I’m sure this title makes no sense to those souls who have never watched Buffy the Vampire Slayer, which aired on TV from 1996 to 2003. In fact, the names of the two most important male characters would seem to indicate that Spike, whose name sounds like a street tough, is the villain, and Angel, whose name sounds, well, angelic, is the hero.
Well, that’s partly true. Angel, the reformed vampire with a soul, is the hero and romantic lead, a tortured Heathcliffesque character who broods about his evil past. And Spike? Well, “reform” is not a word one thinks of in connection to Spike. But he is definitely my favorite and, in my very informal survey, Spike, the vampire who goes from evil to good and back again—and is frequently both at the same time—is by far the more popular. Spike, in fact, became one of the most popular characters on the show and a cult favorite.
Why is this? Shouldn’t Angel, the brooding vamp who will lose his soul if he experiences true happiness, be the most popular? Spike, after all, is evil. Even when he becomes, well, not good exactly, but less evil, and attains his heart’s desire—Buffy—he remains a bad boy. Is he popular because he is the bad boy, the antihero? Partly. Is it because of the appeal of James Marsters and those killer cheekbones? Again, partly. But for me his appeal is more nuanced than that.
The Buffy world begins in high school and, to some degree, that dynamic continues throughout the show. Buffy is the prom queen and Angel is king. Cordelia serves as the envious, less popular girl, wanting to take Buffy’s place. In fact, they compete for the title of homecoming queen in the larger high school world. Spike fills the same role as foil to Angel. Certainly Spike plays the role of second banana when he is a member of Angel’s vamp group.
But as the show moves forward, Spike evolves into a more complicated character. As early as 1998, Spike, still an evil force, allies himself with Buffy to save the world. Angel, who has lost his soul with the consummation of his love for Buffy, is trying to raise a demon to destroy everything. Spike’s flash of altruism is explained by his self-interest; he doesn’t want the world destroyed. And his very unexpected truce with the Slayer foreshadows his future, as a semi-regular member of the Gang. And a character who is capable of great evil and great good.
He never becomes a replacement for Angel, even when David Boreanz (who plays Angel) leaves the show. Spike becomes the romantic lead and, arguably, the most important male character in the Buffy world. But he is not the prom king. No one in the gang, not even Buffy, ever trusts him completely, and with good reason. Spike does what he wants. He wants to be good but he enjoys being a bad boy too much. He may be fighting an evil vampire one second and making a deal with a demon the next. He is always himself.
Look at the relationships the romantic leads have with Buffy. Angel’s love for her almost costs him his soul. And Riley turns to the vampire junkies, because they need something from him; Buffy doesn’t. Spike tries to change, over and over, but doesn’t succeed. Although his love for Buffy endures, he remains Spike, flawed and fascinating.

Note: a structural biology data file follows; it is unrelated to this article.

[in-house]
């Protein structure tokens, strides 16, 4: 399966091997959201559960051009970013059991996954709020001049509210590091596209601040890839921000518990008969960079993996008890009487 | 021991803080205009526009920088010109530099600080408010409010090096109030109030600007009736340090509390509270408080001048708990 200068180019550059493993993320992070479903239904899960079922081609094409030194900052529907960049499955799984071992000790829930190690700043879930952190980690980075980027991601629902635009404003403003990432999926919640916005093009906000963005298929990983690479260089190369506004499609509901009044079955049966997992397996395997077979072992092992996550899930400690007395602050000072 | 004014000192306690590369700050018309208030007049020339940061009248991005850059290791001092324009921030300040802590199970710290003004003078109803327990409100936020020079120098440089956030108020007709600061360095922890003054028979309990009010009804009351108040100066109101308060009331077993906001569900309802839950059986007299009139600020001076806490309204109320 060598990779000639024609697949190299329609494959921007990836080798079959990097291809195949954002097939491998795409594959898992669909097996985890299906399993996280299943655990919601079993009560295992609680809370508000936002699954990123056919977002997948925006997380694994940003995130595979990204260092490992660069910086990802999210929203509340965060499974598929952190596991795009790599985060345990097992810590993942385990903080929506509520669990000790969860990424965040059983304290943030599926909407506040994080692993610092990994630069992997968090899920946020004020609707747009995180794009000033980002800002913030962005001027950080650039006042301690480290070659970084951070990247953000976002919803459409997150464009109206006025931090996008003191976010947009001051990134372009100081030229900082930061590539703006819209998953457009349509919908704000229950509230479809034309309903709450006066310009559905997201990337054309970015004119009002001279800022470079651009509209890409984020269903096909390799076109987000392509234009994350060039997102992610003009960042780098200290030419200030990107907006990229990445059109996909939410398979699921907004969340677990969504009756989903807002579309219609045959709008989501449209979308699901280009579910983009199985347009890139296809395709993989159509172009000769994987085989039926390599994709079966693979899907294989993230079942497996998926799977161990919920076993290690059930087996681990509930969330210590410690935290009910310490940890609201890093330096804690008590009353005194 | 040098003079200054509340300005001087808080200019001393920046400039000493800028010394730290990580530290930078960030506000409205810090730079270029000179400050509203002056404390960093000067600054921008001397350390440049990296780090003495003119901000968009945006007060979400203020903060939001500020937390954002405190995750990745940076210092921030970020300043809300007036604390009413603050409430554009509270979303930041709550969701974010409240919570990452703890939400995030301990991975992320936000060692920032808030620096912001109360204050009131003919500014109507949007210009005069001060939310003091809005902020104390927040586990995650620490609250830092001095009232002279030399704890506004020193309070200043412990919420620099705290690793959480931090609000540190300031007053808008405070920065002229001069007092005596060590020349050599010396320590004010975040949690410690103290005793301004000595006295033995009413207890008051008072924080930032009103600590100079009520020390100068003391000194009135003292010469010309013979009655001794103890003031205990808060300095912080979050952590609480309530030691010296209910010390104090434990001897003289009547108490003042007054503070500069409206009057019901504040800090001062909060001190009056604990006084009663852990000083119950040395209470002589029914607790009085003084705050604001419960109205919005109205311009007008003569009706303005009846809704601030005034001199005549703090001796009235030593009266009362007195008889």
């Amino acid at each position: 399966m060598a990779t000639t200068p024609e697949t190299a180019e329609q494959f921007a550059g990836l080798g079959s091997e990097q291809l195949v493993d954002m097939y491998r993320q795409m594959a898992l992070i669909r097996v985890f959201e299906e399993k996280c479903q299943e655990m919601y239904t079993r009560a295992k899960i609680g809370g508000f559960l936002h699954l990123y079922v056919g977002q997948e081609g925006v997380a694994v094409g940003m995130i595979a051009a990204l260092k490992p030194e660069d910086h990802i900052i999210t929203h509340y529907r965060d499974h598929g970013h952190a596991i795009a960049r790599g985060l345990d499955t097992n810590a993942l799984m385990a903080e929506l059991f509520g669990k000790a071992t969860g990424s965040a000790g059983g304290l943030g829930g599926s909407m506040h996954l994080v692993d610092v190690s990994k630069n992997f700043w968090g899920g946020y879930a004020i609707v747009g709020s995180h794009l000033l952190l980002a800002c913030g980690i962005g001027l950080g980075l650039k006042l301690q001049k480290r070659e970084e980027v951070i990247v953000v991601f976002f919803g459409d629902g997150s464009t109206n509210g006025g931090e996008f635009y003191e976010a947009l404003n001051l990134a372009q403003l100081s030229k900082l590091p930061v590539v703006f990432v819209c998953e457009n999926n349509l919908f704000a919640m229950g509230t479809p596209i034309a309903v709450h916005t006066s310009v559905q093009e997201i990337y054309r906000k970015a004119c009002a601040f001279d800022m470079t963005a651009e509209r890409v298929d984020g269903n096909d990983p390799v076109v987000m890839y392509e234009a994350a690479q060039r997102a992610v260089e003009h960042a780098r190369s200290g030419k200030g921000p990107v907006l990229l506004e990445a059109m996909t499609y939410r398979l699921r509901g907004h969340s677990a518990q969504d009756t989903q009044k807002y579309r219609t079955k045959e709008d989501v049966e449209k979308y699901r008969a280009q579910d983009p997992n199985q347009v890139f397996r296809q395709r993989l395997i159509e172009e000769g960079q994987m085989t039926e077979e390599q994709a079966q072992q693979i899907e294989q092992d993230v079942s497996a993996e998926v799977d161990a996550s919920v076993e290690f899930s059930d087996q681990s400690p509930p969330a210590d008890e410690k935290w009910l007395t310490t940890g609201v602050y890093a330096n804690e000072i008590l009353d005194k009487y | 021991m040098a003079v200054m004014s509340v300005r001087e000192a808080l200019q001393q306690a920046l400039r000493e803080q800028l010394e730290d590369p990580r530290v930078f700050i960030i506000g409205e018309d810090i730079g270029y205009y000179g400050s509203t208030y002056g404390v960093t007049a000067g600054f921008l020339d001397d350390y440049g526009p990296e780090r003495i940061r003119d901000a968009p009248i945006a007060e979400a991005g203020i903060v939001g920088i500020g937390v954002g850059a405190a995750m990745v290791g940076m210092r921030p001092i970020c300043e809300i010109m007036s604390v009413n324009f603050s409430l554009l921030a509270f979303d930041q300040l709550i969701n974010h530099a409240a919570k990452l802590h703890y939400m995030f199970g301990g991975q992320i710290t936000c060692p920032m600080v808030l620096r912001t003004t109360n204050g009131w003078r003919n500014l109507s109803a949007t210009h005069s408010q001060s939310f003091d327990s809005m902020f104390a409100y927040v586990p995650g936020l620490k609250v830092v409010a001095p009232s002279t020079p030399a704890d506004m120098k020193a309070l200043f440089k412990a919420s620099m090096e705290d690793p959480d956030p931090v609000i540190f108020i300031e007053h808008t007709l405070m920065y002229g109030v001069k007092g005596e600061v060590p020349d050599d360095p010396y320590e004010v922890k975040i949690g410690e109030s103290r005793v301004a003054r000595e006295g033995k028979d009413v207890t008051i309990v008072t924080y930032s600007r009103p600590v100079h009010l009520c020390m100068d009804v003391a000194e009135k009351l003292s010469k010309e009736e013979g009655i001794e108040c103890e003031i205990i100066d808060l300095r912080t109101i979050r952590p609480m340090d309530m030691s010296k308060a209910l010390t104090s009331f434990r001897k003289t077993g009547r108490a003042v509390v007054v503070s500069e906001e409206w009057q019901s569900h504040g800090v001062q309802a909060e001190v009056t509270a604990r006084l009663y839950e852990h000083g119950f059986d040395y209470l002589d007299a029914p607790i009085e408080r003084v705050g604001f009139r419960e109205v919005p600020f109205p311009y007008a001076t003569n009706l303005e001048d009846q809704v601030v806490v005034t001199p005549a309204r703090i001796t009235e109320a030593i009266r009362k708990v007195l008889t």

He never really fits in, not with anyone. He is an outsider, even in his own time. In flashbacks, we see William in a Victorian drawing room, writing really terrible poetry to the fashionable and beautiful object of his desire. Ridiculed, he flees. Drusilla (Juliet Landau) seduces him with the promise of love and acceptance. He is easy pickings.
Transformed to a vampire, he becomes part of Angel’s coven, and for the first time, he becomes part of something. He has his own little family and is too scary to be mocked. Recalling his experiences with Angel and Drusilla during the Russian Revolution, Spike tells Buffy that it was the best time of his life. His wistful regret for a happy time that has passed really resonated with me. He is never really happy again.
Angel, on the other hand, never worries about fitting in. Why should he? He is always the leader. As a vampire, he has a rep as the baddest of the bad, with no pity or remorse. But when he reforms, he reforms all the way, becoming, to my way of thinking, a little self-righteous. He strides through the episodes like Cotton Mather in a leather coat. Yet, when he loses his soul, he becomes über evil. There are no gray areas with Angel.
Spike is a mosaic of gray. He certainly never achieves Angel’s almost arrogant level of self-confidence. In fact Spike remains always insecure, a feeling he covers with a flippant swagger. He wants someone to love him, first Drusilla and then Buffy, but never succeeds in attaining the relationship he wants. He wants to fit in but he just can’t manage it. Not and stay who he is. He wants to be good but only sometimes and not yet. Totally understandable.
Buffy the Vampire Slayer is a multi-layered show with many strands that explain its popularity and its following even now. And Spike is certainly a big part of it. He is villain, hero, and antihero all at once. In the final episode, Angel expects to save the world by sacrificing his life. After all, he is the hero and the good vampire. But it is Spike, the very flawed character whose journey we have shared, who is chosen. And that feels right.
Eleanor Kuhns is the 2011 winner of the Mystery Writers of America/Minotaur Books First Crime Novel Competition. A career librarian, her second novel, Death of a Dyer, will be out in 2013. She lives in New York.